Nanotechnology is the study of materials and devices measuring less than a nanometer, or one billionth of a meter in size. A human hair is 30,000 nanometers wide. Nanotechnology has been touted as the key to coming breakthroughs in medicine and robotics. Researchers wish to use nanotechnology's atom-by-atom construction technique to produce objects such as tiny, bacterium-sized devices that can repair clogged arteries, kill cancer cells or repair cellular damage from aging. With the world's population expected to reach 11 billion by 2050, scientists believe nanotechnology could help governments and industry keep our planet livable by slashing waste and helping provide sustainable food, clean water and pollution-free energy. Proponents say filter systems for drinking and waste water, natural gas pipelines and smokestacks can be designed at the molecular level to remove the smallest impurities.

However, as research continues on these lofty goals, business and industry are already developing uses for nanomaterials in everyday consumer products. Manufacturers have discovered that substances manipulated at the nano-scale have different properties than the same substances manipulated at larger scales. Many cosmetic and sunscreen manufacturers now use microscopic bits of silver called nanoparticles, not to make their products more effective, but to help make sunblock rub on clear. Companies have also added these materials to anti-aging creams, toothpastes and shampoos, as well as food containers and clothing. Critics claim these firms have added nanomaterials to their products without conducting any human testing to determine its safety. Advocates say research indicates nanomaterials can enter the bloodstream through contact with the skin and by ingestion and inhalation. Recent studies have found unhealthy reactions in human intestinal cells after exposure to silver nanoparticles. Nanoparticles can also move in the natural environment once discarded. Advocates say products with nanomaterials should be required to be tested for toxicity before being sold to the public and should be labeled once certified.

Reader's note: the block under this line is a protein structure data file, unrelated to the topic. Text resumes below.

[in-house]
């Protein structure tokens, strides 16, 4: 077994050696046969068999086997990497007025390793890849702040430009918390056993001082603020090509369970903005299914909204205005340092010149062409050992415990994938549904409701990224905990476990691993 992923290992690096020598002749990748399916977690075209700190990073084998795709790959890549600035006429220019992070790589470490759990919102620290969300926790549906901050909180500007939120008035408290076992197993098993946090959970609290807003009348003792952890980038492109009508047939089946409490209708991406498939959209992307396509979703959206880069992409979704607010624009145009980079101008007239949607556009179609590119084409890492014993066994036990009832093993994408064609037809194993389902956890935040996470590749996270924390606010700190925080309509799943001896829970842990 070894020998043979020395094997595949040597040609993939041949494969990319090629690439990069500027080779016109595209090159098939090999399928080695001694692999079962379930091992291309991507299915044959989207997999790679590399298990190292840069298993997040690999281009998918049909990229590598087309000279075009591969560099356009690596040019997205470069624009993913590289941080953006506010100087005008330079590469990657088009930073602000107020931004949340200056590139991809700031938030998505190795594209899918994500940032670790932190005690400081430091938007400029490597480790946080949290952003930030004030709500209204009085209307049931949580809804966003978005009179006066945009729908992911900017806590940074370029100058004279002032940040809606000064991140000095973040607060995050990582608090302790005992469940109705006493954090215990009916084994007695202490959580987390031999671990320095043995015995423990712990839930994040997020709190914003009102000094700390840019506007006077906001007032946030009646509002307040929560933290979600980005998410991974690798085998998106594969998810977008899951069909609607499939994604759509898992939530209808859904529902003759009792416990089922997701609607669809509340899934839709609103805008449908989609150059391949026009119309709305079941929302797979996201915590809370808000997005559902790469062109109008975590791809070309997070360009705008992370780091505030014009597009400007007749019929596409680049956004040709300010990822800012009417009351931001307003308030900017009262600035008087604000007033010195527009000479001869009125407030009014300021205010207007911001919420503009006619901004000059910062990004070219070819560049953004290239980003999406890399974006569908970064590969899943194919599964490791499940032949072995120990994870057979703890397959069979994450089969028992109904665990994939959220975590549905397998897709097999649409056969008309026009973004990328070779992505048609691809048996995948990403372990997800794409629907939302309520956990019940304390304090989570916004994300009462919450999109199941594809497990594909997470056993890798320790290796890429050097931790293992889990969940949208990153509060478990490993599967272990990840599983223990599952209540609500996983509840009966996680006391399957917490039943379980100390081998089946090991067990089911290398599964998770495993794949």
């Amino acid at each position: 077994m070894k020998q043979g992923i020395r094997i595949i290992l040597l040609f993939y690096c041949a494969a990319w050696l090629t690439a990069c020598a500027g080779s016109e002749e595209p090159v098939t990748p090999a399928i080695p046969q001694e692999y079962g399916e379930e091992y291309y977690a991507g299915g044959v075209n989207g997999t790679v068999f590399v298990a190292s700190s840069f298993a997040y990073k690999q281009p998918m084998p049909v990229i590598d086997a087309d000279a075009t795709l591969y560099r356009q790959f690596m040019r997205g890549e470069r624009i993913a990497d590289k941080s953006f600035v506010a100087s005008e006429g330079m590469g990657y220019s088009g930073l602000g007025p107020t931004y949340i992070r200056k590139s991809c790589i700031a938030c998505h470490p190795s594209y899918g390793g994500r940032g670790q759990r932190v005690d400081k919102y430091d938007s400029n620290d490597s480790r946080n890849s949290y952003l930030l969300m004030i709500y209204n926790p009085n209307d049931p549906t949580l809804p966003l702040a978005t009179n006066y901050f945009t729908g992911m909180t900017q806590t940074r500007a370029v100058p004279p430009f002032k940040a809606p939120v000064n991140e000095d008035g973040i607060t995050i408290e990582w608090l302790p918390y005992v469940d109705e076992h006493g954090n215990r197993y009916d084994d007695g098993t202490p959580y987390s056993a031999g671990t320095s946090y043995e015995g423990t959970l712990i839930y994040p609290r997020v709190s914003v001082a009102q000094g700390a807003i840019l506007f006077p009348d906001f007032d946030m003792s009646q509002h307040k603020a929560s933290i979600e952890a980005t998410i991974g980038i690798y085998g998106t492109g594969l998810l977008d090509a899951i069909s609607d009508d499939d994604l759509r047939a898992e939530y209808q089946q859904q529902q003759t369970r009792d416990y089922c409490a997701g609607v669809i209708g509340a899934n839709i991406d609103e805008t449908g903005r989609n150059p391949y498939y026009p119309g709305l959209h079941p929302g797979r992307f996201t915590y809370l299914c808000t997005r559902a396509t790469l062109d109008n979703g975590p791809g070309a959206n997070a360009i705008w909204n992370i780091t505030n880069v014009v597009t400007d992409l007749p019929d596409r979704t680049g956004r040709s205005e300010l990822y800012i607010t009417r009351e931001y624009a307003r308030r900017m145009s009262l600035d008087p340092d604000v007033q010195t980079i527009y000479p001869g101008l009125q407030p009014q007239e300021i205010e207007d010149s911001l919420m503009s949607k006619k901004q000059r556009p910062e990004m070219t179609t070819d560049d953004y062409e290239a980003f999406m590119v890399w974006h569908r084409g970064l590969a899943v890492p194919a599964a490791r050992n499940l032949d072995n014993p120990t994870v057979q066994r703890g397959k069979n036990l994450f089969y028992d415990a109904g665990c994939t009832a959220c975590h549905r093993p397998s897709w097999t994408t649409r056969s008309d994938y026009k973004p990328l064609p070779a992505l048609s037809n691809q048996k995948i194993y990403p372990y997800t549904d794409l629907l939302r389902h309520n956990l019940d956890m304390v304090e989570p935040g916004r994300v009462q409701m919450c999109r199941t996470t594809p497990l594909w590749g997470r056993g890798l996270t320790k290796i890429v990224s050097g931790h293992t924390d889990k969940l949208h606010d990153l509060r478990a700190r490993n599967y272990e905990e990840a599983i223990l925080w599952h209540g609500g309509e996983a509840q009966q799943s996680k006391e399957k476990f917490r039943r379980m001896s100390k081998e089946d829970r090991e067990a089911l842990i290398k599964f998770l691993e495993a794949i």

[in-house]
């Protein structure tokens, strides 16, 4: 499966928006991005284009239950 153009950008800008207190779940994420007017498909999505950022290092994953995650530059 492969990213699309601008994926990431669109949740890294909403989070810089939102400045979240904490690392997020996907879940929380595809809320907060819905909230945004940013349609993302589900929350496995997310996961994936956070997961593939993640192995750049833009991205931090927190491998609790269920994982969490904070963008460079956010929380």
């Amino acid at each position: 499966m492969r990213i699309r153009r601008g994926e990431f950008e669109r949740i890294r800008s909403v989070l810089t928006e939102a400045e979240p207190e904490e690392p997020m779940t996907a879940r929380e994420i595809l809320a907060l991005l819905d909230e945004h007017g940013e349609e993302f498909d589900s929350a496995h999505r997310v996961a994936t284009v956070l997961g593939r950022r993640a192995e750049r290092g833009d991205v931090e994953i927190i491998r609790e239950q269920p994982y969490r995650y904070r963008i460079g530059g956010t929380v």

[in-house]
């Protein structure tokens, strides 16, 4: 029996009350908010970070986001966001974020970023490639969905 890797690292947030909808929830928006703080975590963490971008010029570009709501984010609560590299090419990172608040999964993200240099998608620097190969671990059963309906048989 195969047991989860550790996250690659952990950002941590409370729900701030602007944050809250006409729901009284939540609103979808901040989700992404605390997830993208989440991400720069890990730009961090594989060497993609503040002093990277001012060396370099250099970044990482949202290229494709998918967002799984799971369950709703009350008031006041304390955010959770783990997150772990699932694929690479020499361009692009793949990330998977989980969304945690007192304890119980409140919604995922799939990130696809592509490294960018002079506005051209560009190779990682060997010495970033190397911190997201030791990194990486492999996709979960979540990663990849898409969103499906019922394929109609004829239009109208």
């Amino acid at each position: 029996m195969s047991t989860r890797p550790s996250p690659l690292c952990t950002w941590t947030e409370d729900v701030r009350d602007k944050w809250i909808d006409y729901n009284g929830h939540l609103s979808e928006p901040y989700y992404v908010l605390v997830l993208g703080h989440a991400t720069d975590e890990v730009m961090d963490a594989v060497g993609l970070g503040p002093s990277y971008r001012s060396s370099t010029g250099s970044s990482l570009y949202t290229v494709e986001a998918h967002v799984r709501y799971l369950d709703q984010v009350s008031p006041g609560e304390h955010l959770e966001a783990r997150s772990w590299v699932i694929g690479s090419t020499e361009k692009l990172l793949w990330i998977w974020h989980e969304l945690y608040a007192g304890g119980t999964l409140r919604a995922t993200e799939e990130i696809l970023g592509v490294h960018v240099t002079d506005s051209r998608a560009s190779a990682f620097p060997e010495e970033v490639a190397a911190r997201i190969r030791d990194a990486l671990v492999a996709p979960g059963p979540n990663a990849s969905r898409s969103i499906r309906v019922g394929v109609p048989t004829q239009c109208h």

Pending Legislation:
S.1014 - Personal Care Products Safety Act

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Poll Opening Date
March 26, 2020
Poll Closing Date
April 1, 2020

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